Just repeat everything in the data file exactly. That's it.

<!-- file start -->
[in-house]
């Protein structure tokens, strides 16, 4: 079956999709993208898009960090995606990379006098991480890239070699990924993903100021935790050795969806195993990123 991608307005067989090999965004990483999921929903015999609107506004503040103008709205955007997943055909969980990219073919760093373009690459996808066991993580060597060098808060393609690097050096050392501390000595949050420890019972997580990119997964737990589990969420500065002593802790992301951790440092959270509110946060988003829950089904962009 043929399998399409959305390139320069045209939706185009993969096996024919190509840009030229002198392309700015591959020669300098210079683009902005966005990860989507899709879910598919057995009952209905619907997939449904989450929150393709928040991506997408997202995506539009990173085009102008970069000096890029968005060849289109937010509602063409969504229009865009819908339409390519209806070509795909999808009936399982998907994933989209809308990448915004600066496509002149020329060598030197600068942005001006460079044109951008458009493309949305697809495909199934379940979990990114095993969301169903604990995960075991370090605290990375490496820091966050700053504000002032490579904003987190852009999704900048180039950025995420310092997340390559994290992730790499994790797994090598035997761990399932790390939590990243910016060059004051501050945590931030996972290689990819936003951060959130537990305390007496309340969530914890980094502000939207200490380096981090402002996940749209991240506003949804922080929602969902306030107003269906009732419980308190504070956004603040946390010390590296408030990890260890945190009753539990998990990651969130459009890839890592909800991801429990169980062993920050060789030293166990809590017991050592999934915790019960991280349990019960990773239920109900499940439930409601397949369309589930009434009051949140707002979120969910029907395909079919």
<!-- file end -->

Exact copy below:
[in-house]
């Protein structure tokens, strides 16, 4: 079956999709993208898009960090995606990379006098991480890239070699990924993903100021935790050795969806195993990123 991608307005067989090999965004990483999921929903015999609107506004503040103008709205955007997943055909969980990219073919760093373009690459996808066991993580060597060098808060393609690097050096050392501390000595949050420890019972997580990119997964737990589990969420500065002593802790992301951790440092959270509110946060988003829950089904962009 043929399998399409959305390139320069045209939706185009993969096996024919190509840009030229002198392309700015591959020669300098210079683009902005966005990860989507899709879910598919057995009952209905619907997939449904989450929150393709928040991506997408997202995506539009990173085009102008970069000096890029968005060849289109937010509602063409969504229009865009819908339409390519209806070509795909999808009936399982998907994933989209809308990448915004600066496509002149020329060598030197600068942005001006460079044109951008458009493309949305697809495909199934379940979990990114095993969301169903604990995960075991370090605290990375490496820091966050700053504000002032490579904003987190852009999704900048180039950025995420310092997340390559994290992730790499994790797994090598035997761990399932790390939590990243910016060059004051501050945590931030996972290689990819936003951060959130537990305390007496309340969530914890980094502000939207200490380096981090402002996940749209991240506003949804922080929602969902306030107003269906009732419980308190504070956004603040946390010390590296408030990890260890945190009753539990998990990651969130459009890839890592909800991801429990169980062993920050060789030293166990809590017991050592999934915790019960991280349990019960990773239920109900499940439930409601397949369309589930009434009051949140707002979120969910029907395909079919």